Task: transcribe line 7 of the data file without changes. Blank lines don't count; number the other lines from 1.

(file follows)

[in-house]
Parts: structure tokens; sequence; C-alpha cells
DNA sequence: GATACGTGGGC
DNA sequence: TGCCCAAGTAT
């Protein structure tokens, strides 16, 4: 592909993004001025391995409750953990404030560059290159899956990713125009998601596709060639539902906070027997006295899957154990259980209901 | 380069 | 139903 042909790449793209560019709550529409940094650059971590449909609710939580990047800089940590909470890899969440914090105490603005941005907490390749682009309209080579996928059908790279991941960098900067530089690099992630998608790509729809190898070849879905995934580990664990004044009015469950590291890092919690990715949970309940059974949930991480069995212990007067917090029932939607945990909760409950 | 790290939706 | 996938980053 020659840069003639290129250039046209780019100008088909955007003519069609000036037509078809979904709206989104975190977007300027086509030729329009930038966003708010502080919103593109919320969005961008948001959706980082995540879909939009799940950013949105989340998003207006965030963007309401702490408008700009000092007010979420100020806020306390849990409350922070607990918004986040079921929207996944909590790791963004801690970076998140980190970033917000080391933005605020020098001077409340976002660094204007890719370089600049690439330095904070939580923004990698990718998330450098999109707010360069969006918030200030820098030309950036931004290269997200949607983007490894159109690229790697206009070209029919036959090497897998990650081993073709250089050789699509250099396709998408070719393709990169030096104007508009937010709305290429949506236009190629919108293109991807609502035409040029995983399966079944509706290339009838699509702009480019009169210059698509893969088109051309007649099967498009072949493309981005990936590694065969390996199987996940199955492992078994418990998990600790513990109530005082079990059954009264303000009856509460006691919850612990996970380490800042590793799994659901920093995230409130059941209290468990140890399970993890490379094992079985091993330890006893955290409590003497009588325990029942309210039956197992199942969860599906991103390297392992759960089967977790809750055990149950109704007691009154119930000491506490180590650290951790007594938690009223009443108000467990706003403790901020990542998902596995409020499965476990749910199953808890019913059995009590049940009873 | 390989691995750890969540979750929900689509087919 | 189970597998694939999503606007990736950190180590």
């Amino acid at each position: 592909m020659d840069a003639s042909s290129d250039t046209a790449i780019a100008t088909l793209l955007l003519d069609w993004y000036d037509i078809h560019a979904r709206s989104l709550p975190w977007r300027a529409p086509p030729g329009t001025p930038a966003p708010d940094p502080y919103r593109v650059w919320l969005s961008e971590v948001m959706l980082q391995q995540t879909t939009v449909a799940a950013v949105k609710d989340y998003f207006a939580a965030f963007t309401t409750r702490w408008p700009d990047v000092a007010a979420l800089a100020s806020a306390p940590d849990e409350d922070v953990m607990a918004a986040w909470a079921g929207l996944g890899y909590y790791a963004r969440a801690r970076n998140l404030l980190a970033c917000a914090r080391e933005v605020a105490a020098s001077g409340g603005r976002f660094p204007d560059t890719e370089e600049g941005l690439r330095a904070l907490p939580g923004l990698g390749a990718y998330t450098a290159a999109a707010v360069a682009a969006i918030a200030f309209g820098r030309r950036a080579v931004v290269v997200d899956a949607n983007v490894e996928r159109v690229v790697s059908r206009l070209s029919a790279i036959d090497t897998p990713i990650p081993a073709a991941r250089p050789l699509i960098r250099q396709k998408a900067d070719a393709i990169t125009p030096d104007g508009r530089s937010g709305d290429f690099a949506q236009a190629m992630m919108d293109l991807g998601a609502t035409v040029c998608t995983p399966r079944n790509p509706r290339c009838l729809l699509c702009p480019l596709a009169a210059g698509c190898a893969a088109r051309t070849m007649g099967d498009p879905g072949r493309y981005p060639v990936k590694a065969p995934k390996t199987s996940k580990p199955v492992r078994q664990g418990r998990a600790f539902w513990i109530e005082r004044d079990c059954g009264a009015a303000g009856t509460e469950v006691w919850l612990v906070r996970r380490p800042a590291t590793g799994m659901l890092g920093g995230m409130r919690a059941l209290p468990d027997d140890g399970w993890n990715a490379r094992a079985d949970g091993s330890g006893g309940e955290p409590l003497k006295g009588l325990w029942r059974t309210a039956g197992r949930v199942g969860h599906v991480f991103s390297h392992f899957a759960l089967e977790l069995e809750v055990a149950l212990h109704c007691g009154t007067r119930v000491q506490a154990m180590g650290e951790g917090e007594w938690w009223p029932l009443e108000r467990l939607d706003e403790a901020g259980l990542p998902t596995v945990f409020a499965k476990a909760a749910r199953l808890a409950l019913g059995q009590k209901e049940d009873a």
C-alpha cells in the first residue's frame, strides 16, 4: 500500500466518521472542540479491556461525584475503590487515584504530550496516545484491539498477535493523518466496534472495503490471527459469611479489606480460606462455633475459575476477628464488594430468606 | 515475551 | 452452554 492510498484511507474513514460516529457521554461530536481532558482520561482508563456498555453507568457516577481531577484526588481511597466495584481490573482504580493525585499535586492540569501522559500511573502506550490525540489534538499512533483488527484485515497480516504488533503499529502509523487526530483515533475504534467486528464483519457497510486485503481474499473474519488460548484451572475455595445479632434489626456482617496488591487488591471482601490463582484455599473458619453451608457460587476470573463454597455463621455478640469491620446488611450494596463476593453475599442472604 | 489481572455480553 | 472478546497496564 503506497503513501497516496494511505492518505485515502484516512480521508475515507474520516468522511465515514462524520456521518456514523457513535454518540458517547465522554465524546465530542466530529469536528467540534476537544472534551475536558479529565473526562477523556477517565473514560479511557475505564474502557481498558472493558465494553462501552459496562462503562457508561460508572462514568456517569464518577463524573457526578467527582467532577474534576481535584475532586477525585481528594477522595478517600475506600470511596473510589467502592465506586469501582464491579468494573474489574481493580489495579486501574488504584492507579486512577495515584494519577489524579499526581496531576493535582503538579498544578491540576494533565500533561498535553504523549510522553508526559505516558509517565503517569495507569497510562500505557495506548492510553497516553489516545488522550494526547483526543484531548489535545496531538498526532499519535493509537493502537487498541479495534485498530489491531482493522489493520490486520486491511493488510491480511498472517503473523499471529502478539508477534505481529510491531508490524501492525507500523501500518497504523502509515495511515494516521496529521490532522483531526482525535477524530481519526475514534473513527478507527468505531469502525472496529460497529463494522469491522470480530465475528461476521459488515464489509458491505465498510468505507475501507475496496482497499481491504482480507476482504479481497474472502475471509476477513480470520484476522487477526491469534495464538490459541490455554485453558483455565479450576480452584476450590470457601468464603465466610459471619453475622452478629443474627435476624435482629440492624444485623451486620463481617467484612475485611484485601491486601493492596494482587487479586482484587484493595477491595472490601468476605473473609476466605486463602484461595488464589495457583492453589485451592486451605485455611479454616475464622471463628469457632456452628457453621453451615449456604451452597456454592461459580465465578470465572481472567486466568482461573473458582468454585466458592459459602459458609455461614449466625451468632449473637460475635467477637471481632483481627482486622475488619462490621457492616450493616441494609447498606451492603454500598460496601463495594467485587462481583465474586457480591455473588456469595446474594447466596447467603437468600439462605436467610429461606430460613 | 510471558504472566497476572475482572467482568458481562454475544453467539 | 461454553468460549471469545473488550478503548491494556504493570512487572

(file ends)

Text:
C-alpha cells in the first residue's frame, strides 16, 4: 500500500466518521472542540479491556461525584475503590487515584504530550496516545484491539498477535493523518466496534472495503490471527459469611479489606480460606462455633475459575476477628464488594430468606 | 515475551 | 452452554 492510498484511507474513514460516529457521554461530536481532558482520561482508563456498555453507568457516577481531577484526588481511597466495584481490573482504580493525585499535586492540569501522559500511573502506550490525540489534538499512533483488527484485515497480516504488533503499529502509523487526530483515533475504534467486528464483519457497510486485503481474499473474519488460548484451572475455595445479632434489626456482617496488591487488591471482601490463582484455599473458619453451608457460587476470573463454597455463621455478640469491620446488611450494596463476593453475599442472604 | 489481572455480553 | 472478546497496564 503506497503513501497516496494511505492518505485515502484516512480521508475515507474520516468522511465515514462524520456521518456514523457513535454518540458517547465522554465524546465530542466530529469536528467540534476537544472534551475536558479529565473526562477523556477517565473514560479511557475505564474502557481498558472493558465494553462501552459496562462503562457508561460508572462514568456517569464518577463524573457526578467527582467532577474534576481535584475532586477525585481528594477522595478517600475506600470511596473510589467502592465506586469501582464491579468494573474489574481493580489495579486501574488504584492507579486512577495515584494519577489524579499526581496531576493535582503538579498544578491540576494533565500533561498535553504523549510522553508526559505516558509517565503517569495507569497510562500505557495506548492510553497516553489516545488522550494526547483526543484531548489535545496531538498526532499519535493509537493502537487498541479495534485498530489491531482493522489493520490486520486491511493488510491480511498472517503473523499471529502478539508477534505481529510491531508490524501492525507500523501500518497504523502509515495511515494516521496529521490532522483531526482525535477524530481519526475514534473513527478507527468505531469502525472496529460497529463494522469491522470480530465475528461476521459488515464489509458491505465498510468505507475501507475496496482497499481491504482480507476482504479481497474472502475471509476477513480470520484476522487477526491469534495464538490459541490455554485453558483455565479450576480452584476450590470457601468464603465466610459471619453475622452478629443474627435476624435482629440492624444485623451486620463481617467484612475485611484485601491486601493492596494482587487479586482484587484493595477491595472490601468476605473473609476466605486463602484461595488464589495457583492453589485451592486451605485455611479454616475464622471463628469457632456452628457453621453451615449456604451452597456454592461459580465465578470465572481472567486466568482461573473458582468454585466458592459459602459458609455461614449466625451468632449473637460475635467477637471481632483481627482486622475488619462490621457492616450493616441494609447498606451492603454500598460496601463495594467485587462481583465474586457480591455473588456469595446474594447466596447467603437468600439462605436467610429461606430460613 | 510471558504472566497476572475482572467482568458481562454475544453467539 | 461454553468460549471469545473488550478503548491494556504493570512487572